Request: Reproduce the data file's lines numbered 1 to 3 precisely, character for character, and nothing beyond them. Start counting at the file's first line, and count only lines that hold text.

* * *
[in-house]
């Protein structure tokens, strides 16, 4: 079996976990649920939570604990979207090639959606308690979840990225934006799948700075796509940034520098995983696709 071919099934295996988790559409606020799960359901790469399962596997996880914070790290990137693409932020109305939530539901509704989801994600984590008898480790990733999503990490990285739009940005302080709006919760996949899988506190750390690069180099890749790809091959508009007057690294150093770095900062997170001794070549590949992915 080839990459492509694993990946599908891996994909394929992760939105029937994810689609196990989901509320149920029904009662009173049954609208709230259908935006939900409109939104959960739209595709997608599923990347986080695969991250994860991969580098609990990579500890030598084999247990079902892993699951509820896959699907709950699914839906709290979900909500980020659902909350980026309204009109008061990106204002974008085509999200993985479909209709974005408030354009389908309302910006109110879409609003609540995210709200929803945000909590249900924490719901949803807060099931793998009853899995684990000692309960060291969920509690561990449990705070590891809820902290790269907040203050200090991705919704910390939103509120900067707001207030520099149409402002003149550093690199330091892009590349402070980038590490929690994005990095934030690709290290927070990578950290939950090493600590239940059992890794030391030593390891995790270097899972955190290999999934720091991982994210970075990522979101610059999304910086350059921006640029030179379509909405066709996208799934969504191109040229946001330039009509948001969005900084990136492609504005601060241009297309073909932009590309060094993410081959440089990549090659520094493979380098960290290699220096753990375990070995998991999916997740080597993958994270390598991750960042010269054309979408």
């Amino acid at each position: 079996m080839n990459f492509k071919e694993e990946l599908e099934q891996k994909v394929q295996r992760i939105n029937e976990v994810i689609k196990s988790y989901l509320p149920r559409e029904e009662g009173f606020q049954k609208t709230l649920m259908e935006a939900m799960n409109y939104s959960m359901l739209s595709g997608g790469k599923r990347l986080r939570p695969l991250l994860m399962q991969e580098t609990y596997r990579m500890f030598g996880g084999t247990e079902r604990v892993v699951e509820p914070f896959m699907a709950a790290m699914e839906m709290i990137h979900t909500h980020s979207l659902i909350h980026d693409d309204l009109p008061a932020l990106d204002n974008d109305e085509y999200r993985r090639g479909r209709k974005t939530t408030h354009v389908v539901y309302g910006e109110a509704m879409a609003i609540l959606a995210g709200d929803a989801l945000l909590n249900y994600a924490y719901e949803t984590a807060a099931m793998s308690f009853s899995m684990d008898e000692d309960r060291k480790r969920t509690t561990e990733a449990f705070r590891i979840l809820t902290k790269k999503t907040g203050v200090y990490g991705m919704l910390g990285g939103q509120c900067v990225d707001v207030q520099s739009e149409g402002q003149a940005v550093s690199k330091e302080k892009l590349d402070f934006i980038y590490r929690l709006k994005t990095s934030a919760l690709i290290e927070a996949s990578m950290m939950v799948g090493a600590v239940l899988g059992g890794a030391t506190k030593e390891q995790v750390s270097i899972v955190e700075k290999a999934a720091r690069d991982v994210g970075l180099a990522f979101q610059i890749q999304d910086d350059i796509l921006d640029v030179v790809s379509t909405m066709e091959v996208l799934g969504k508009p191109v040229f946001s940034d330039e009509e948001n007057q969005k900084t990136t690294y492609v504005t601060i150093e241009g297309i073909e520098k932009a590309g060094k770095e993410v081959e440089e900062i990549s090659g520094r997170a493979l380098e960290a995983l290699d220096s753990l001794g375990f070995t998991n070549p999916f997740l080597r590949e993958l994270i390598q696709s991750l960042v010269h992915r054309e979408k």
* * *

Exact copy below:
[in-house]
């Protein structure tokens, strides 16, 4: 079996976990649920939570604990979207090639959606308690979840990225934006799948700075796509940034520098995983696709 071919099934295996988790559409606020799960359901790469399962596997996880914070790290990137693409932020109305939530539901509704989801994600984590008898480790990733999503990490990285739009940005302080709006919760996949899988506190750390690069180099890749790809091959508009007057690294150093770095900062997170001794070549590949992915 080839990459492509694993990946599908891996994909394929992760939105029937994810689609196990989901509320149920029904009662009173049954609208709230259908935006939900409109939104959960739209595709997608599923990347986080695969991250994860991969580098609990990579500890030598084999247990079902892993699951509820896959699907709950699914839906709290979900909500980020659902909350980026309204009109008061990106204002974008085509999200993985479909209709974005408030354009389908309302910006109110879409609003609540995210709200929803945000909590249900924490719901949803807060099931793998009853899995684990000692309960060291969920509690561990449990705070590891809820902290790269907040203050200090991705919704910390939103509120900067707001207030520099149409402002003149550093690199330091892009590349402070980038590490929690994005990095934030690709290290927070990578950290939950090493600590239940059992890794030391030593390891995790270097899972955190290999999934720091991982994210970075990522979101610059999304910086350059921006640029030179379509909405066709996208799934969504191109040229946001330039009509948001969005900084990136492609504005601060241009297309073909932009590309060094993410081959440089990549090659520094493979380098960290290699220096753990375990070995998991999916997740080597993958994270390598991750960042010269054309979408």
């Amino acid at each position: 079996m080839n990459f492509k071919e694993e990946l599908e099934q891996k994909v394929q295996r992760i939105n029937e976990v994810i689609k196990s988790y989901l509320p149920r559409e029904e009662g009173f606020q049954k609208t709230l649920m259908e935006a939900m799960n409109y939104s959960m359901l739209s595709g997608g790469k599923r990347l986080r939570p695969l991250l994860m399962q991969e580098t609990y596997r990579m500890f030598g996880g084999t247990e079902r604990v892993v699951e509820p914070f896959m699907a709950a790290m699914e839906m709290i990137h979900t909500h980020s979207l659902i909350h980026d693409d309204l009109p008061a932020l990106d204002n974008d109305e085509y999200r993985r090639g479909r209709k974005t939530t408030h354009v389908v539901y309302g910006e109110a509704m879409a609003i609540l959606a995210g709200d929803a989801l945000l909590n249900y994600a924490y719901e949803t984590a807060a099931m793998s308690f009853s899995m684990d008898e000692d309960r060291k480790r969920t509690t561990e990733a449990f705070r590891i979840l809820t902290k790269k999503t907040g203050v200090y990490g991705m919704l910390g990285g939103q509120c900067v990225d707001v207030q520099s739009e149409g402002q003149a940005v550093s690199k330091e302080k892009l590349d402070f934006i980038y590490r929690l709006k994005t990095s934030a919760l690709i290290e927070a996949s990578m950290m939950v799948g090493a600590v239940l899988g059992g890794a030391t506190k030593e390891q995790v750390s270097i899972v955190e700075k290999a999934a720091r690069d991982v994210g970075l180099a990522f979101q610059i890749q999304d910086d350059i796509l921006d640029v030179v790809s379509t909405m066709e091959v996208l799934g969504k508009p191109v040229f946001s940034d330039e009509e948001n007057q969005k900084t990136t690294y492609v504005t601060i150093e241009g297309i073909e520098k932009a590309g060094k770095e993410v081959e440089e900062i990549s090659g520094r997170a493979l380098e960290a995983l290699d220096s753990l001794g375990f070995t998991n070549p999916f997740l080597r590949e993958l994270i390598q696709s991750l960042v010269h992915r054309e979408k």